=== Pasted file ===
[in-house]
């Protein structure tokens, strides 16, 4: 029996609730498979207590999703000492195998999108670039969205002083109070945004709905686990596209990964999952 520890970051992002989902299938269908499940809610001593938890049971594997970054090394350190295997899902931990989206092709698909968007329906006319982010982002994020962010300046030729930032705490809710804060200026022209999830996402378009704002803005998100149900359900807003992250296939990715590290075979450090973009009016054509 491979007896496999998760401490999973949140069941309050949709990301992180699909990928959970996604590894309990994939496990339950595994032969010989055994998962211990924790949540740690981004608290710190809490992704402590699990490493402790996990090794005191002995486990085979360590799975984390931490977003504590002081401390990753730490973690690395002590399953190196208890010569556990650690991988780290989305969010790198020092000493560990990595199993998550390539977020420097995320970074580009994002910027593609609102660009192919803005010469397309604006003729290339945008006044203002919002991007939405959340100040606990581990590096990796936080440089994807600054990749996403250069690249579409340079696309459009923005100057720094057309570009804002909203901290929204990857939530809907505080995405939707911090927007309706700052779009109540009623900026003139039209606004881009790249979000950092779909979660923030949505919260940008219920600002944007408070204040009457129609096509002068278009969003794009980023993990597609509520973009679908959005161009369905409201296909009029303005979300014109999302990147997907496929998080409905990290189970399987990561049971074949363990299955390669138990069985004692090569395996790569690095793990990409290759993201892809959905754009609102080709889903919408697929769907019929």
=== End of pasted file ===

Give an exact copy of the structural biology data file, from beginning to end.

[in-house]
């Protein structure tokens, strides 16, 4: 029996609730498979207590999703000492195998999108670039969205002083109070945004709905686990596209990964999952 520890970051992002989902299938269908499940809610001593938890049971594997970054090394350190295997899902931990989206092709698909968007329906006319982010982002994020962010300046030729930032705490809710804060200026022209999830996402378009704002803005998100149900359900807003992250296939990715590290075979450090973009009016054509 491979007896496999998760401490999973949140069941309050949709990301992180699909990928959970996604590894309990994939496990339950595994032969010989055994998962211990924790949540740690981004608290710190809490992704402590699990490493402790996990090794005191002995486990085979360590799975984390931490977003504590002081401390990753730490973690690395002590399953190196208890010569556990650690991988780290989305969010790198020092000493560990990595199993998550390539977020420097995320970074580009994002910027593609609102660009192919803005010469397309604006003729290339945008006044203002919002991007939405959340100040606990581990590096990796936080440089994807600054990749996403250069690249579409340079696309459009923005100057720094057309570009804002909203901290929204990857939530809907505080995405939707911090927007309706700052779009109540009623900026003139039209606004881009790249979000950092779909979660923030949505919260940008219920600002944007408070204040009457129609096509002068278009969003794009980023993990597609509520973009679908959005161009369905409201296909009029303005979300014109999302990147997907496929998080409905990290189970399987990561049971074949363990299955390669138990069985004692090569395996790569690095793990990409290759993201892809959905754009609102080709889903919408697929769907019929």